I know I speak for a lot of people when I say Batman: The Animated Series was one of the best animated series of our time. For me, it was one of my first forays into DC, way before I started reading their comics. For the comics world and pop culture as a whole, its influence still lasts even now. Take Harley Quinn, for instance. One of the characters headlining August’s Suicide Squad had her roots not in the comics, but in the animated series. It was there that she became so popular she was imported into the comics.
Alongside Bruce Timm’s distinctive art styles, it was writer Paul Dini, among others, who brought the colorful characters of Gotham to life. And now DC, through its Vertigo imprint, published Dark Night: A True Batman Story, written by Dini and illustrated by Eduardo Risso.
While the title might lead you to believe the graphic novel is a Batman story, it isn’t. Or at least not in its traditional sense. Dark Night is as much a Paul Dini story as it is a Batman story. The book follows snippets of Dini’s life, from his early childhood to his days as writer on Batman: TAS. But most prominently, the book deals with Dini’s personal dissatisfaction and loneliness despite his success, the 1993 mugging in which he nearly died, and how Batman (along with his supporting cast) helped him cope and take him to a brighter place afterwards.
On its own, the story is a heart-wrenching one that Dini himself said took a long time to finally tell, but what really sold it for me was its presentation. Risso’s art nails every single beat. The depiction of every ‘chapter’ has its own ‘feel’, with different coloring and slightly varying styles as well. Every single page is a treat for the eyes.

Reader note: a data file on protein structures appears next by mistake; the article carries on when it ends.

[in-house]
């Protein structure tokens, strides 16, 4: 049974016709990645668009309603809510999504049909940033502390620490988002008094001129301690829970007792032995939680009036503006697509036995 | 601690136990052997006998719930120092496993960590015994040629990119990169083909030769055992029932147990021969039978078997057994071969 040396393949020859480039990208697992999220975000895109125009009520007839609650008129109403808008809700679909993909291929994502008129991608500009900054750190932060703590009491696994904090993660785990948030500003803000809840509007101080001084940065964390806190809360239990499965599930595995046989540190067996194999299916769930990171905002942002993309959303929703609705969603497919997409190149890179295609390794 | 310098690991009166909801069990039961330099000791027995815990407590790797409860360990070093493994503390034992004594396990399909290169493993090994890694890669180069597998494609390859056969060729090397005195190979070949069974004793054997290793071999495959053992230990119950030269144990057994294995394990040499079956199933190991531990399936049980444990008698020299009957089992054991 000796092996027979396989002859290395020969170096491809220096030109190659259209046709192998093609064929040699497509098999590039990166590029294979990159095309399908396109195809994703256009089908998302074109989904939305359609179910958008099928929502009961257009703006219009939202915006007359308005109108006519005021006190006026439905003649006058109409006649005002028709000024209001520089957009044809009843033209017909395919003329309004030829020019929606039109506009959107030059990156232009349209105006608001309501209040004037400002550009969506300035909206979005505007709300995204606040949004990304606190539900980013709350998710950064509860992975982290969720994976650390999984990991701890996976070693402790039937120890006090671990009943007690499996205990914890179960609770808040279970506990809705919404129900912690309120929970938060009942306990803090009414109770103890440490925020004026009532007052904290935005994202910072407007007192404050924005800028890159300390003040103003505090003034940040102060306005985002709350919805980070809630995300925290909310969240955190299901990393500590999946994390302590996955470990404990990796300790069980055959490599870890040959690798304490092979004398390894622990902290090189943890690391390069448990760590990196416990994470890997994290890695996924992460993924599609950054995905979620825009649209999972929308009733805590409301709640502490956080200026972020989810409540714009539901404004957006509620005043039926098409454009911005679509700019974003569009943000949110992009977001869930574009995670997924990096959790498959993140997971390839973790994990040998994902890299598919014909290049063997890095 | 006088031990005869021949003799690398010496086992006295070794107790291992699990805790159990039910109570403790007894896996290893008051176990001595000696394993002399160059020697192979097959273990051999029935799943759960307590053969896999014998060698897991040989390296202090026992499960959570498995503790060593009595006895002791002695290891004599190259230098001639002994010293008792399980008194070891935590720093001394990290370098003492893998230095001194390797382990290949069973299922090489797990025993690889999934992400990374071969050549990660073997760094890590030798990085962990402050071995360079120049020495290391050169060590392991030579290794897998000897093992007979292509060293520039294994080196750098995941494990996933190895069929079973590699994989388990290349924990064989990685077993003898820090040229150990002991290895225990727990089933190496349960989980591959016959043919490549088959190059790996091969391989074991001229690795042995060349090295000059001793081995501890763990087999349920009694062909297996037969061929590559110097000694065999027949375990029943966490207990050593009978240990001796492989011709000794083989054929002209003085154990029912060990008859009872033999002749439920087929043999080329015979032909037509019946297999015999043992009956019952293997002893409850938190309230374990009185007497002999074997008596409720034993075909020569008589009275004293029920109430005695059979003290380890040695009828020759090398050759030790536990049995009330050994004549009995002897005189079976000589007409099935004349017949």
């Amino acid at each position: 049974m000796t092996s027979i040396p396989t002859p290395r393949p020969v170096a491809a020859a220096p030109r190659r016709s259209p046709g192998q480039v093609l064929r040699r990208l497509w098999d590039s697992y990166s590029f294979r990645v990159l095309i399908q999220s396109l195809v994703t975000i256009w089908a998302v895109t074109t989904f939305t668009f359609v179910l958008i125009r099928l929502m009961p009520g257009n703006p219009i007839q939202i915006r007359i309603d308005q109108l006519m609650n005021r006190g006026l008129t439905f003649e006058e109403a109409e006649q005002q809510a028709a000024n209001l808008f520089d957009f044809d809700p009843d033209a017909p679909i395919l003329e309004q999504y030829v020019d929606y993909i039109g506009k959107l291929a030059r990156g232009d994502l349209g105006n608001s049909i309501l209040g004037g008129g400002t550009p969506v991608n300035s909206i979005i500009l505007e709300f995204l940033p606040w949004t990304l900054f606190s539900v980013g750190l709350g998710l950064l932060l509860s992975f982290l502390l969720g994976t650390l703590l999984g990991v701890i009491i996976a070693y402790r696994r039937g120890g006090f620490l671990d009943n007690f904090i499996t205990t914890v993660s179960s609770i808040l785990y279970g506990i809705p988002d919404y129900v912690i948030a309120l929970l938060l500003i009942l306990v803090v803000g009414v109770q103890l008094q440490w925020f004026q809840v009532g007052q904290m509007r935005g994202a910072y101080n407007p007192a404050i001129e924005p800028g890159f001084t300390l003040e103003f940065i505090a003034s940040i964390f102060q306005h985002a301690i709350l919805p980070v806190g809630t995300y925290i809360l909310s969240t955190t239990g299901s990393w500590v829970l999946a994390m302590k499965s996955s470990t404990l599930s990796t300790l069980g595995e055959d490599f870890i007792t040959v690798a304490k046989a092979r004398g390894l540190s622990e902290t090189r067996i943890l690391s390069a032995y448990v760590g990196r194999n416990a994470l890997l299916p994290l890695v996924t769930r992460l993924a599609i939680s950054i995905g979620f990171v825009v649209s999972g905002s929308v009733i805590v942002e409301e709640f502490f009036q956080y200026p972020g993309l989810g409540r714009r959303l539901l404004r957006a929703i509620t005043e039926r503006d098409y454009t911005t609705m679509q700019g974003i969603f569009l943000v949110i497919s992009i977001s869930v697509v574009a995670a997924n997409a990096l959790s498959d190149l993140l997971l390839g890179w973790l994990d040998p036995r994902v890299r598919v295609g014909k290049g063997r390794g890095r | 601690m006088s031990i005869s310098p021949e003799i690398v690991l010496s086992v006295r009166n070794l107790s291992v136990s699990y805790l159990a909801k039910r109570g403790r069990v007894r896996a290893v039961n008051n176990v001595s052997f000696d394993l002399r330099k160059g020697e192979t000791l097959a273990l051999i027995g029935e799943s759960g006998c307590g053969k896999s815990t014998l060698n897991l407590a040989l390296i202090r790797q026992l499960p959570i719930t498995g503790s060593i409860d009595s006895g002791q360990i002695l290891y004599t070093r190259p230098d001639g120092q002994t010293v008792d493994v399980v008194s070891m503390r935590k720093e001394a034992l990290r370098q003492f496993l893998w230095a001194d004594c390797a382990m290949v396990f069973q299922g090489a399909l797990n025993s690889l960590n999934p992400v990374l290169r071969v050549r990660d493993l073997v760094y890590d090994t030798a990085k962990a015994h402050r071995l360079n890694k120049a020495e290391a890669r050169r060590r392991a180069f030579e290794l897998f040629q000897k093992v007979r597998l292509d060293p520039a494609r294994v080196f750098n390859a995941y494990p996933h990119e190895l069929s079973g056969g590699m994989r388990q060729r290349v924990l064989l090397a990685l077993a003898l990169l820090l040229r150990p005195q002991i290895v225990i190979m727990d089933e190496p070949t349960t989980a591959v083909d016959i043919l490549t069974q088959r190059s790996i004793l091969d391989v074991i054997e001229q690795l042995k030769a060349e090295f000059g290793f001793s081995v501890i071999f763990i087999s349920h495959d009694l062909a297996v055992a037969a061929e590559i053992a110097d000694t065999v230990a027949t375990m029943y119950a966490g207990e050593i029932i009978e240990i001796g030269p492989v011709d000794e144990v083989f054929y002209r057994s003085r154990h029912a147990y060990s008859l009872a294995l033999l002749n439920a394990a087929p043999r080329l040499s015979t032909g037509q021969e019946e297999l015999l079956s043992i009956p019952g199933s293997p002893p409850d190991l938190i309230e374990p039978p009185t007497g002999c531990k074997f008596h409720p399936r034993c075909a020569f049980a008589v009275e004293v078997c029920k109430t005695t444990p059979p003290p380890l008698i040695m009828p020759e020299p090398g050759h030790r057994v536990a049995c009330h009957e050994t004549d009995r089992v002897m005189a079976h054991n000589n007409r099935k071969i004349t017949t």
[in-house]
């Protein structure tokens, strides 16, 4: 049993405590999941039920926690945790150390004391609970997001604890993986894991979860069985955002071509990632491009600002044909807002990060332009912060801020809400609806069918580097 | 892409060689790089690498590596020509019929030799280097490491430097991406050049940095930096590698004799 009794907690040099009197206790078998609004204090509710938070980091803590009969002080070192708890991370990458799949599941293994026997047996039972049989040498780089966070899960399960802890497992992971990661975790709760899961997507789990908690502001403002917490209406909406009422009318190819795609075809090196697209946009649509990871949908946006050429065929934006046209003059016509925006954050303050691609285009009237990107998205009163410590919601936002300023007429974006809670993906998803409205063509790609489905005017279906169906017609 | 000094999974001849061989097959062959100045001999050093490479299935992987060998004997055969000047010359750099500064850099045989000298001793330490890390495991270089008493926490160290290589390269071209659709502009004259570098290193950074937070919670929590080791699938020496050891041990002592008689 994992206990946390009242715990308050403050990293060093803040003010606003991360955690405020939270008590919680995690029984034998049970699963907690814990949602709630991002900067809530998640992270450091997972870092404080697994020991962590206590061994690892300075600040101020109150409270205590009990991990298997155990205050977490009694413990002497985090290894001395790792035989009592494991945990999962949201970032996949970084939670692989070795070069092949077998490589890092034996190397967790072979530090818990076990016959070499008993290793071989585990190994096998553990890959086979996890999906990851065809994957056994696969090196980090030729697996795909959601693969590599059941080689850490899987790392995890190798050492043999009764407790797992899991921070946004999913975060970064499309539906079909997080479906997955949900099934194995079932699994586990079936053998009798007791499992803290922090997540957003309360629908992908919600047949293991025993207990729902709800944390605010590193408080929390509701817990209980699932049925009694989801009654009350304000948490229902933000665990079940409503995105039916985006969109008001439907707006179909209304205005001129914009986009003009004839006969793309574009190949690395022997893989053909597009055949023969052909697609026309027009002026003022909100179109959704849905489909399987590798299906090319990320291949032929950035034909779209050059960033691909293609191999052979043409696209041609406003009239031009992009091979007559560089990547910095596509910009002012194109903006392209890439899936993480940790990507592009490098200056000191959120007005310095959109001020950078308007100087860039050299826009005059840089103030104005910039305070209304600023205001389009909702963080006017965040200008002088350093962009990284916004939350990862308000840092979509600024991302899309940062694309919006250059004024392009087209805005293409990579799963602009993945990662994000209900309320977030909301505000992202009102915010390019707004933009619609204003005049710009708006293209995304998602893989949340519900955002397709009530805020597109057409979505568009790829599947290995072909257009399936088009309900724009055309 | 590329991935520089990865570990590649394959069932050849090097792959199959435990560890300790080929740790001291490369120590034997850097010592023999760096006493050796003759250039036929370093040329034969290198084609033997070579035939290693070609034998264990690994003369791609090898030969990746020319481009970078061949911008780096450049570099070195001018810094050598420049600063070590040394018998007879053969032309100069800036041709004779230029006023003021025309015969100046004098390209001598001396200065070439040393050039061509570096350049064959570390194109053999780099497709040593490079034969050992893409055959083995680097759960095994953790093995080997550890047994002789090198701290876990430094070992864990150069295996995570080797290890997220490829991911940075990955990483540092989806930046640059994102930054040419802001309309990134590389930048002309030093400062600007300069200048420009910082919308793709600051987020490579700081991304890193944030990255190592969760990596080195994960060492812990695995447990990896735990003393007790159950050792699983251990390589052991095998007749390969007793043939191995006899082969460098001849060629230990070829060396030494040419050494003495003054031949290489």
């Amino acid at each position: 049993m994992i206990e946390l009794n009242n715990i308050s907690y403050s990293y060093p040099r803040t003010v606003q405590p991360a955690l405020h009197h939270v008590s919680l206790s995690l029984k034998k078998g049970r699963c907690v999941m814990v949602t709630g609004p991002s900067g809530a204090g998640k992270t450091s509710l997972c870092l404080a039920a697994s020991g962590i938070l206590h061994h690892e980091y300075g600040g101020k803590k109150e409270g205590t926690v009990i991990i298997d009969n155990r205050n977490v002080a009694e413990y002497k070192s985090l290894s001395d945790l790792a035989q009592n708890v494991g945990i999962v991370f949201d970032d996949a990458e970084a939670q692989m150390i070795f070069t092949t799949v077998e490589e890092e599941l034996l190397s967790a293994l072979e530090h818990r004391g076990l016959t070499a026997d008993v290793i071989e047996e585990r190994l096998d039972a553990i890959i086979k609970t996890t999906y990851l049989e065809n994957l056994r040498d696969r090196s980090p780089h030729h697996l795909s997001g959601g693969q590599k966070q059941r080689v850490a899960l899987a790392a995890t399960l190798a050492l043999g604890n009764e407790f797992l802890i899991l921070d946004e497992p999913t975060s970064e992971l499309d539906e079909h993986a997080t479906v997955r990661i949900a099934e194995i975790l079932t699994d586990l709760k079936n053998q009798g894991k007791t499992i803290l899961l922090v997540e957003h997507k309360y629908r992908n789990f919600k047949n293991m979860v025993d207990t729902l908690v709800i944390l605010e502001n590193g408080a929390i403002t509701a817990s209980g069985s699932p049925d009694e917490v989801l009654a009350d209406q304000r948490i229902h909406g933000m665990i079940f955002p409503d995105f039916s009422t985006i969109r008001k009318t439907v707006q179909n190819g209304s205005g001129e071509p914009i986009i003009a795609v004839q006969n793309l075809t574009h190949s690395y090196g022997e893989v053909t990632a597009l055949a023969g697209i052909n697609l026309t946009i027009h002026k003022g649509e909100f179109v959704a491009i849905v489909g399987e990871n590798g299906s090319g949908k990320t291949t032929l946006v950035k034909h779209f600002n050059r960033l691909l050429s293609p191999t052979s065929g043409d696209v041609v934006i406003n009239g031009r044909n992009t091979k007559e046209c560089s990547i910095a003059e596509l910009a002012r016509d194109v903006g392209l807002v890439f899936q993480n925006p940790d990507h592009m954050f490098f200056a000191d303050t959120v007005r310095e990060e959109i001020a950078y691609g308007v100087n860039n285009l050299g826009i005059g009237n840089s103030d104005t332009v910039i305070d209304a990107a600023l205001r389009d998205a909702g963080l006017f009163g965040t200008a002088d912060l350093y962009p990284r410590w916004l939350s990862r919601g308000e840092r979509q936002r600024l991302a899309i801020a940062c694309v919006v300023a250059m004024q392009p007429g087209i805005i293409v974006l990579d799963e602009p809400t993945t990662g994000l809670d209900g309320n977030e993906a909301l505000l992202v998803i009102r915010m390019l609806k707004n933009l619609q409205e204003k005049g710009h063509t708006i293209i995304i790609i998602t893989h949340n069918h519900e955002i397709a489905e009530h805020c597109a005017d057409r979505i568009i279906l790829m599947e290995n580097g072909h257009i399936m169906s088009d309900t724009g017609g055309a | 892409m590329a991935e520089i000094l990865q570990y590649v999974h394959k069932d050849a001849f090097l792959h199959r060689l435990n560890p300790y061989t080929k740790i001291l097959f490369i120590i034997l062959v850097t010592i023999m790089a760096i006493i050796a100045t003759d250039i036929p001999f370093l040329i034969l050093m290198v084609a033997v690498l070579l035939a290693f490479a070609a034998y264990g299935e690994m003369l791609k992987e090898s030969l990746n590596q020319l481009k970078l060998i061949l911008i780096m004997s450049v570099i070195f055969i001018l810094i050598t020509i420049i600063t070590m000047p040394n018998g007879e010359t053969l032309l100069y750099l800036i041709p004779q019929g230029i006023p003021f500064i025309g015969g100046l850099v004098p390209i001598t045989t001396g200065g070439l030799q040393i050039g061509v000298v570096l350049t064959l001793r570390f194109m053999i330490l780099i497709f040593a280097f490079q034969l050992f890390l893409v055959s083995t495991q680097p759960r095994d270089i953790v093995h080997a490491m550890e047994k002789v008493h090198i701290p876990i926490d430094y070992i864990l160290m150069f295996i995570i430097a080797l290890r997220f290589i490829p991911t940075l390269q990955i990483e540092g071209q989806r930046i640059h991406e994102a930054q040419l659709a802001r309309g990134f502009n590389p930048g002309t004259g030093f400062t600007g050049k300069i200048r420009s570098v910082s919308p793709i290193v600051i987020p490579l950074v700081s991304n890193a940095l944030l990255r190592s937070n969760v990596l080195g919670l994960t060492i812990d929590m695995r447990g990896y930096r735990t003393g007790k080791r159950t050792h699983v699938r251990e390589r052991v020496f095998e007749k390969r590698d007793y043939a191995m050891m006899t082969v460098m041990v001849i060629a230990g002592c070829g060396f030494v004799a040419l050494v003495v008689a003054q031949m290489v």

The blurring of the lines between autobiographical work and superhero comic in Dark Night is what truly makes this book one of a kind. Dini and Risso manages to show us how fiction can either plunge us into the darkest depths, or help inspire and lift us up into the light. As a bonus, the book has a pitch for a Batman: TAS episode featuring Neil Gaiman’s Endless that sadly didn’t come to be. But the thought of it alone makes me giddy.
Dark Knight: A True Batman Story isn’t just a memoir or a Batman comic, it’s much more than the sum of its parts. It’s Paul Dini baring his soul for all of us to see in a grim, sometimes darkly humorous, but ultimately uplifting tale of healing and redemption. It’s also a damn good comic.